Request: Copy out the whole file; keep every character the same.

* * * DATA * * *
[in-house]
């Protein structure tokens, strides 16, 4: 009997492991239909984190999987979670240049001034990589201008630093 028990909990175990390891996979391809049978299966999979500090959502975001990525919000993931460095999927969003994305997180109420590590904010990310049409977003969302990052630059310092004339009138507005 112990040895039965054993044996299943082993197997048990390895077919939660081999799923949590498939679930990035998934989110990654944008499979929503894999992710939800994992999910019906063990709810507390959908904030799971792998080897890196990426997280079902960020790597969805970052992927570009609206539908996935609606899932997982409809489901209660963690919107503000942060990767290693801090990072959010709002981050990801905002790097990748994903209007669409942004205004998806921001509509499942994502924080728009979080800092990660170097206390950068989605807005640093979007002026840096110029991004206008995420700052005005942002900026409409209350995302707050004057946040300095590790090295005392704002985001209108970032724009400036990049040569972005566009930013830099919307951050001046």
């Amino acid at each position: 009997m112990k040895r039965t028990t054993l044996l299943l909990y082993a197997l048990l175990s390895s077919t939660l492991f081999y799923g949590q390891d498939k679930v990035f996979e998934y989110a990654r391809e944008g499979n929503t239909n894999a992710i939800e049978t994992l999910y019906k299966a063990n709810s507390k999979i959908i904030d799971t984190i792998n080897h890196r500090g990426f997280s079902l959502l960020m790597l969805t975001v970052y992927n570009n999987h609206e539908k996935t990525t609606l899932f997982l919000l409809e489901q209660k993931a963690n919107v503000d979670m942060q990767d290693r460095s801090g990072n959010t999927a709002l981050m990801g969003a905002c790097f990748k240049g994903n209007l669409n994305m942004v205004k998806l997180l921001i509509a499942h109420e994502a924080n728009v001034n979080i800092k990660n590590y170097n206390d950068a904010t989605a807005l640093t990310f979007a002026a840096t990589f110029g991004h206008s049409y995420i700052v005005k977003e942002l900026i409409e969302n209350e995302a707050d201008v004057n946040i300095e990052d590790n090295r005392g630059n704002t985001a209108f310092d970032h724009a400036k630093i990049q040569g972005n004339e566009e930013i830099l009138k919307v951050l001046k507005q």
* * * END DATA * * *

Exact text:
[in-house]
């Protein structure tokens, strides 16, 4: 009997492991239909984190999987979670240049001034990589201008630093 028990909990175990390891996979391809049978299966999979500090959502975001990525919000993931460095999927969003994305997180109420590590904010990310049409977003969302990052630059310092004339009138507005 112990040895039965054993044996299943082993197997048990390895077919939660081999799923949590498939679930990035998934989110990654944008499979929503894999992710939800994992999910019906063990709810507390959908904030799971792998080897890196990426997280079902960020790597969805970052992927570009609206539908996935609606899932997982409809489901209660963690919107503000942060990767290693801090990072959010709002981050990801905002790097990748994903209007669409942004205004998806921001509509499942994502924080728009979080800092990660170097206390950068989605807005640093979007002026840096110029991004206008995420700052005005942002900026409409209350995302707050004057946040300095590790090295005392704002985001209108970032724009400036990049040569972005566009930013830099919307951050001046």
């Amino acid at each position: 009997m112990k040895r039965t028990t054993l044996l299943l909990y082993a197997l048990l175990s390895s077919t939660l492991f081999y799923g949590q390891d498939k679930v990035f996979e998934y989110a990654r391809e944008g499979n929503t239909n894999a992710i939800e049978t994992l999910y019906k299966a063990n709810s507390k999979i959908i904030d799971t984190i792998n080897h890196r500090g990426f997280s079902l959502l960020m790597l969805t975001v970052y992927n570009n999987h609206e539908k996935t990525t609606l899932f997982l919000l409809e489901q209660k993931a963690n919107v503000d979670m942060q990767d290693r460095s801090g990072n959010t999927a709002l981050m990801g969003a905002c790097f990748k240049g994903n209007l669409n994305m942004v205004k998806l997180l921001i509509a499942h109420e994502a924080n728009v001034n979080i800092k990660n590590y170097n206390d950068a904010t989605a807005l640093t990310f979007a002026a840096t990589f110029g991004h206008s049409y995420i700052v005005k977003e942002l900026i409409e969302n209350e995302a707050d201008v004057n946040i300095e990052d590790n090295r005392g630059n704002t985001a209108f310092d970032h724009a400036k630093i990049q040569g972005n004339e566009e930013i830099l009138k919307v951050l001046k507005q």